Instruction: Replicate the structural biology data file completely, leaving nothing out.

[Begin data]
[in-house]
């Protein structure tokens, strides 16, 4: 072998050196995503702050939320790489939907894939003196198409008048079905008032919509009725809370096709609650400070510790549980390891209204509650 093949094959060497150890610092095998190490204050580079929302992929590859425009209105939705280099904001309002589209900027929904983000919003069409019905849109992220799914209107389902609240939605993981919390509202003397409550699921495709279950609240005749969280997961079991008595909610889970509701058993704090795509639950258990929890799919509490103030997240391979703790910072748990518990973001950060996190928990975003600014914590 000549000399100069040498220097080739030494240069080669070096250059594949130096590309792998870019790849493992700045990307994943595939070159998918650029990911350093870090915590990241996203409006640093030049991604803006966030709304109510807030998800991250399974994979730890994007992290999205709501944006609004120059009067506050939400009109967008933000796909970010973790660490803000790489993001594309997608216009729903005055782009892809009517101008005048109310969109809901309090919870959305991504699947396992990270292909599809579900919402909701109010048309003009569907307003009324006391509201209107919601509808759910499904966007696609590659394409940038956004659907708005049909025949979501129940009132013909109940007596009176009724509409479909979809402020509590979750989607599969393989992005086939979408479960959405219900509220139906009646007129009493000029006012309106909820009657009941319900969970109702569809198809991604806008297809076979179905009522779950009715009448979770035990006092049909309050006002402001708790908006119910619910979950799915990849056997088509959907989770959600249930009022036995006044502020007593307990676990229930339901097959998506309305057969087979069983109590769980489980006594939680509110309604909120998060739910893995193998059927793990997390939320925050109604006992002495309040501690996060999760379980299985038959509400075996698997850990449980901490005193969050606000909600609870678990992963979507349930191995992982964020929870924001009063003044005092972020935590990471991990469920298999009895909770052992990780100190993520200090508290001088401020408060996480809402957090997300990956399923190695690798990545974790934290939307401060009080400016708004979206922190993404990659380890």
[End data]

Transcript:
[in-house]
């Protein structure tokens, strides 16, 4: 072998050196995503702050939320790489939907894939003196198409008048079905008032919509009725809370096709609650400070510790549980390891209204509650 093949094959060497150890610092095998190490204050580079929302992929590859425009209105939705280099904001309002589209900027929904983000919003069409019905849109992220799914209107389902609240939605993981919390509202003397409550699921495709279950609240005749969280997961079991008595909610889970509701058993704090795509639950258990929890799919509490103030997240391979703790910072748990518990973001950060996190928990975003600014914590 000549000399100069040498220097080739030494240069080669070096250059594949130096590309792998870019790849493992700045990307994943595939070159998918650029990911350093870090915590990241996203409006640093030049991604803006966030709304109510807030998800991250399974994979730890994007992290999205709501944006609004120059009067506050939400009109967008933000796909970010973790660490803000790489993001594309997608216009729903005055782009892809009517101008005048109310969109809901309090919870959305991504699947396992990270292909599809579900919402909701109010048309003009569907307003009324006391509201209107919601509808759910499904966007696609590659394409940038956004659907708005049909025949979501129940009132013909109940007596009176009724509409479909979809402020509590979750989607599969393989992005086939979408479960959405219900509220139906009646007129009493000029006012309106909820009657009941319900969970109702569809198809991604806008297809076979179905009522779950009715009448979770035990006092049909309050006002402001708790908006119910619910979950799915990849056997088509959907989770959600249930009022036995006044502020007593307990676990229930339901097959998506309305057969087979069983109590769980489980006594939680509110309604909120998060739910893995193998059927793990997390939320925050109604006992002495309040501690996060999760379980299985038959509400075996698997850990449980901490005193969050606000909600609870678990992963979507349930191995992982964020929870924001009063003044005092972020935590990471991990469920298999009895909770052992990780100190993520200090508290001088401020408060996480809402957090997300990956399923190695690798990545974790934290939307401060009080400016708004979206922190993404990659380890």